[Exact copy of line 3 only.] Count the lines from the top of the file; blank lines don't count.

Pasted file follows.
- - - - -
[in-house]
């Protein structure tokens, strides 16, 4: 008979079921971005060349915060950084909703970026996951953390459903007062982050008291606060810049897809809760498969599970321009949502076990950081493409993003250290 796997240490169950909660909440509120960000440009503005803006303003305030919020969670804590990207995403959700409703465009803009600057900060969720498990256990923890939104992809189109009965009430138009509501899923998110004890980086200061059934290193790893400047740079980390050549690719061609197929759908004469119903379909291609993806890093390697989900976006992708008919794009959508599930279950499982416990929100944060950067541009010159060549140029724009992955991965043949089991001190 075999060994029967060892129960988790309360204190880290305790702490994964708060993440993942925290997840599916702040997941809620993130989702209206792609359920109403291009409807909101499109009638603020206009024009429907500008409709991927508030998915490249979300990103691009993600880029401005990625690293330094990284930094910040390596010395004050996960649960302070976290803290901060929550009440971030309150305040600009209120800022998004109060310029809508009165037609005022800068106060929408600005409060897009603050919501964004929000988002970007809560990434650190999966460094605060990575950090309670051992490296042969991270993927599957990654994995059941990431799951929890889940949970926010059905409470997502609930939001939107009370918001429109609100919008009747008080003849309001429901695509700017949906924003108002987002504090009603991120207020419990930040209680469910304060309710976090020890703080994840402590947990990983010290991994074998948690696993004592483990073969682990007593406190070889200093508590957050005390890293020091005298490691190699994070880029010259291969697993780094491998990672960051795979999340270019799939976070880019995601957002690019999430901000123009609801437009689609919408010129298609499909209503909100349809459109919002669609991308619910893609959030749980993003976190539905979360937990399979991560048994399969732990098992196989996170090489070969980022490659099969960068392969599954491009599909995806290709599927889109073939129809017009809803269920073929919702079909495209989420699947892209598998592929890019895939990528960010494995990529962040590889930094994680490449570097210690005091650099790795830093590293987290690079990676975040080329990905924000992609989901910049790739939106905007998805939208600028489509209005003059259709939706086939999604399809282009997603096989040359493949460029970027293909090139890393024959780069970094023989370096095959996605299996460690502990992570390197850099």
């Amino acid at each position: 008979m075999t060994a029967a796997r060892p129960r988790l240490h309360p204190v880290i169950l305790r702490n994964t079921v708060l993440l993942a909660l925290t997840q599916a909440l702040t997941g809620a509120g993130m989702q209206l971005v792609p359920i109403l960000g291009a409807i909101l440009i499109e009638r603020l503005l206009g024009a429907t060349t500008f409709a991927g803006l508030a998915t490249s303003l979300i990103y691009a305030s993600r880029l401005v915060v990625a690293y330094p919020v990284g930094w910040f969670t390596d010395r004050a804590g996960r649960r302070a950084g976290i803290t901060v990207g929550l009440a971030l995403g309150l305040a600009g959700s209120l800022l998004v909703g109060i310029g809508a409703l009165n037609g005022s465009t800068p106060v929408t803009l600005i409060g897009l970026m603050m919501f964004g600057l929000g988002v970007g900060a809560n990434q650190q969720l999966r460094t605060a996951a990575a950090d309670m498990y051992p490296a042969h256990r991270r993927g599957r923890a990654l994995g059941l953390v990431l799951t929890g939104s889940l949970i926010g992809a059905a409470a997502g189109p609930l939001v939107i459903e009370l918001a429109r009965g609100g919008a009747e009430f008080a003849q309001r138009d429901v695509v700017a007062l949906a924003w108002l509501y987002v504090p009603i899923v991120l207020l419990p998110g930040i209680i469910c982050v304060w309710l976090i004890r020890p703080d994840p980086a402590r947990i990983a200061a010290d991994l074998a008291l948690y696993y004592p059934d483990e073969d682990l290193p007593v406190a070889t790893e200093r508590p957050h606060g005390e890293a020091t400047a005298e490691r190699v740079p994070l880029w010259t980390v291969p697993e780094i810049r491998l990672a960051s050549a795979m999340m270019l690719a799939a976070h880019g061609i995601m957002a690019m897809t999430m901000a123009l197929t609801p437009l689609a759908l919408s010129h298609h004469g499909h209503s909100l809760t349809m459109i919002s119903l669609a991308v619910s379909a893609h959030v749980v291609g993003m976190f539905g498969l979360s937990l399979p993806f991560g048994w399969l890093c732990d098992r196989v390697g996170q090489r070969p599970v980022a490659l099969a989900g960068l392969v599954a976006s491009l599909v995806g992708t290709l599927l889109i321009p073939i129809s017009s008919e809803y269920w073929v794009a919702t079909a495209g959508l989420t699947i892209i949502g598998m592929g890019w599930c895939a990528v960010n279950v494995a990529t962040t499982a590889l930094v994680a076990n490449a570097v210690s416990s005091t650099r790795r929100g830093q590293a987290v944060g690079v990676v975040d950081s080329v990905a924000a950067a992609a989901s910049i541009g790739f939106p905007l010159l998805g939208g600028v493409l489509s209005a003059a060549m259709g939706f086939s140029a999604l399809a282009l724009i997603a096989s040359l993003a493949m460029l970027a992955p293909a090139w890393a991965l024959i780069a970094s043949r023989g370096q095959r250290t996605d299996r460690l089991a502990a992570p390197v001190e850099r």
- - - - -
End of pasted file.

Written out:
């Amino acid at each position: 008979m075999t060994a029967a796997r060892p129960r988790l240490h309360p204190v880290i169950l305790r702490n994964t079921v708060l993440l993942a909660l925290t997840q599916a909440l702040t997941g809620a509120g993130m989702q209206l971005v792609p359920i109403l960000g291009a409807i909101l440009i499109e009638r603020l503005l206009g024009a429907t060349t500008f409709a991927g803006l508030a998915t490249s303003l979300i990103y691009a305030s993600r880029l401005v915060v990625a690293y330094p919020v990284g930094w910040f969670t390596d010395r004050a804590g996960r649960r302070a950084g976290i803290t901060v990207g929550l009440a971030l995403g309150l305040a600009g959700s209120l800022l998004v909703g109060i310029g809508a409703l009165n037609g005022s465009t800068p106060v929408t803009l600005i409060g897009l970026m603050m919501f964004g600057l929000g988002v970007g900060a809560n990434q650190q969720l999966r460094t605060a996951a990575a950090d309670m498990y051992p490296a042969h256990r991270r993927g599957r923890a990654l994995g059941l953390v990431l799951t929890g939104s889940l949970i926010g992809a059905a409470a997502g189109p609930l939001v939107i459903e009370l918001a429109r009965g609100g919008a009747e009430f008080a003849q309001r138009d429901v695509v700017a007062l949906a924003w108002l509501y987002v504090p009603i899923v991120l207020l419990p998110g930040i209680i469910c982050v304060w309710l976090i004890r020890p703080d994840p980086a402590r947990i990983a200061a010290d991994l074998a008291l948690y696993y004592p059934d483990e073969d682990l290193p007593v406190a070889t790893e200093r508590p957050h606060g005390e890293a020091t400047a005298e490691r190699v740079p994070l880029w010259t980390v291969p697993e780094i810049r491998l990672a960051s050549a795979m999340m270019l690719a799939a976070h880019g061609i995601m957002a690019m897809t999430m901000a123009l197929t609801p437009l689609a759908l919408s010129h298609h004469g499909h209503s909100l809760t349809m459109i919002s119903l669609a991308v619910s379909a893609h959030v749980v291609g993003m976190f539905g498969l979360s937990l399979p993806f991560g048994w399969l890093c732990d098992r196989v390697g996170q090489r070969p599970v980022a490659l099969a989900g960068l392969v599954a976006s491009l599909v995806g992708t290709l599927l889109i321009p073939i129809s017009s008919e809803y269920w073929v794009a919702t079909a495209g959508l989420t699947i892209i949502g598998m592929g890019w599930c895939a990528v960010n279950v494995a990529t962040t499982a590889l930094v994680a076990n490449a570097v210690s416990s005091t650099r790795r929100g830093q590293a987290v944060g690079v990676v975040d950081s080329v990905a924000a950067a992609a989901s910049i541009g790739f939106p905007l010159l998805g939208g600028v493409l489509s209005a003059a060549m259709g939706f086939s140029a999604l399809a282009l724009i997603a096989s040359l993003a493949m460029l970027a992955p293909a090139w890393a991965l024959i780069a970094s043949r023989g370096q095959r250290t996605d299996r460690l089991a502990a992570p390197v001190e850099r």